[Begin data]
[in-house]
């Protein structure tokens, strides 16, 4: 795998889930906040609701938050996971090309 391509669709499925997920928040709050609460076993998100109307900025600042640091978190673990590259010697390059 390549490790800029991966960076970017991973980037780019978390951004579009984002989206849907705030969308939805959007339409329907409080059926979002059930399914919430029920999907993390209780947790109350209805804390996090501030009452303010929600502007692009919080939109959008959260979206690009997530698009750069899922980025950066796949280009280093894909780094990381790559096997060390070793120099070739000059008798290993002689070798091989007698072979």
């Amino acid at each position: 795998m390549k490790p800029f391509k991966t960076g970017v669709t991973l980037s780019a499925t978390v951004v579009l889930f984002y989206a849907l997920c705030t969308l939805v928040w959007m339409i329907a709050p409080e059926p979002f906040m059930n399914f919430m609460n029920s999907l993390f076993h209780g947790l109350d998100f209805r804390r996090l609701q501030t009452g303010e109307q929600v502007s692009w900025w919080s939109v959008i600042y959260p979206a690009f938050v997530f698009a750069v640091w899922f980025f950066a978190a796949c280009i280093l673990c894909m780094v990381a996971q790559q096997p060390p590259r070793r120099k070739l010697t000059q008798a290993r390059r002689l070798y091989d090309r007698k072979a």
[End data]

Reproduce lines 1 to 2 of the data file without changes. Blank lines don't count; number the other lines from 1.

[in-house]
């Protein structure tokens, strides 16, 4: 795998889930906040609701938050996971090309 391509669709499925997920928040709050609460076993998100109307900025600042640091978190673990590259010697390059 390549490790800029991966960076970017991973980037780019978390951004579009984002989206849907705030969308939805959007339409329907409080059926979002059930399914919430029920999907993390209780947790109350209805804390996090501030009452303010929600502007692009919080939109959008959260979206690009997530698009750069899922980025950066796949280009280093894909780094990381790559096997060390070793120099070739000059008798290993002689070798091989007698072979």